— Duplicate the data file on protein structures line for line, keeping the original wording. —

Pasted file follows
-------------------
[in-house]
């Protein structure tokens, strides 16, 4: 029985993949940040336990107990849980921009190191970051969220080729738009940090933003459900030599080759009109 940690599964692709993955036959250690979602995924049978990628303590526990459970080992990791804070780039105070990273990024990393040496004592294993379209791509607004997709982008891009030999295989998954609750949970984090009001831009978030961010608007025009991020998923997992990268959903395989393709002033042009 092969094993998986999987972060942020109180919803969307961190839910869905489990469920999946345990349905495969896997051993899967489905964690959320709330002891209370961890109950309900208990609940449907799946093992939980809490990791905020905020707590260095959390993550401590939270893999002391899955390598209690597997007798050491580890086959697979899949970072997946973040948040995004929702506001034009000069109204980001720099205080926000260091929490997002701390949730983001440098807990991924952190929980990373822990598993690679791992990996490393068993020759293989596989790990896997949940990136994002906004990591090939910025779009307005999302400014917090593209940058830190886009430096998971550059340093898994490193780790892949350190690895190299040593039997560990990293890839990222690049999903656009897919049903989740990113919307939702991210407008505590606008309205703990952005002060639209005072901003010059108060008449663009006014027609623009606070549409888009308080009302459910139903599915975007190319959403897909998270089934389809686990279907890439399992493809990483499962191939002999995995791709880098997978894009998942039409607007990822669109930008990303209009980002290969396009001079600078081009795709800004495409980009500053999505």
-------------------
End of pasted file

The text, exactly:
[in-house]
């Protein structure tokens, strides 16, 4: 029985993949940040336990107990849980921009190191970051969220080729738009940090933003459900030599080759009109 940690599964692709993955036959250690979602995924049978990628303590526990459970080992990791804070780039105070990273990024990393040496004592294993379209791509607004997709982008891009030999295989998954609750949970984090009001831009978030961010608007025009991020998923997992990268959903395989393709002033042009 092969094993998986999987972060942020109180919803969307961190839910869905489990469920999946345990349905495969896997051993899967489905964690959320709330002891209370961890109950309900208990609940449907799946093992939980809490990791905020905020707590260095959390993550401590939270893999002391899955390598209690597997007798050491580890086959697979899949970072997946973040948040995004929702506001034009000069109204980001720099205080926000260091929490997002701390949730983001440098807990991924952190929980990373822990598993690679791992990996490393068993020759293989596989790990896997949940990136994002906004990591090939910025779009307005999302400014917090593209940058830190886009430096998971550059340093898994490193780790892949350190690895190299040593039997560990990293890839990222690049999903656009897919049903989740990113919307939702991210407008505590606008309205703990952005002060639209005072901003010059108060008449663009006014027609623009606070549409888009308080009302459910139903599915975007190319959403897909998270089934389809686990279907890439399992493809990483499962191939002999995995791709880098997978894009998942039409607007990822669109930008990303209009980002290969396009001079600078081009795709800004495409980009500053999505």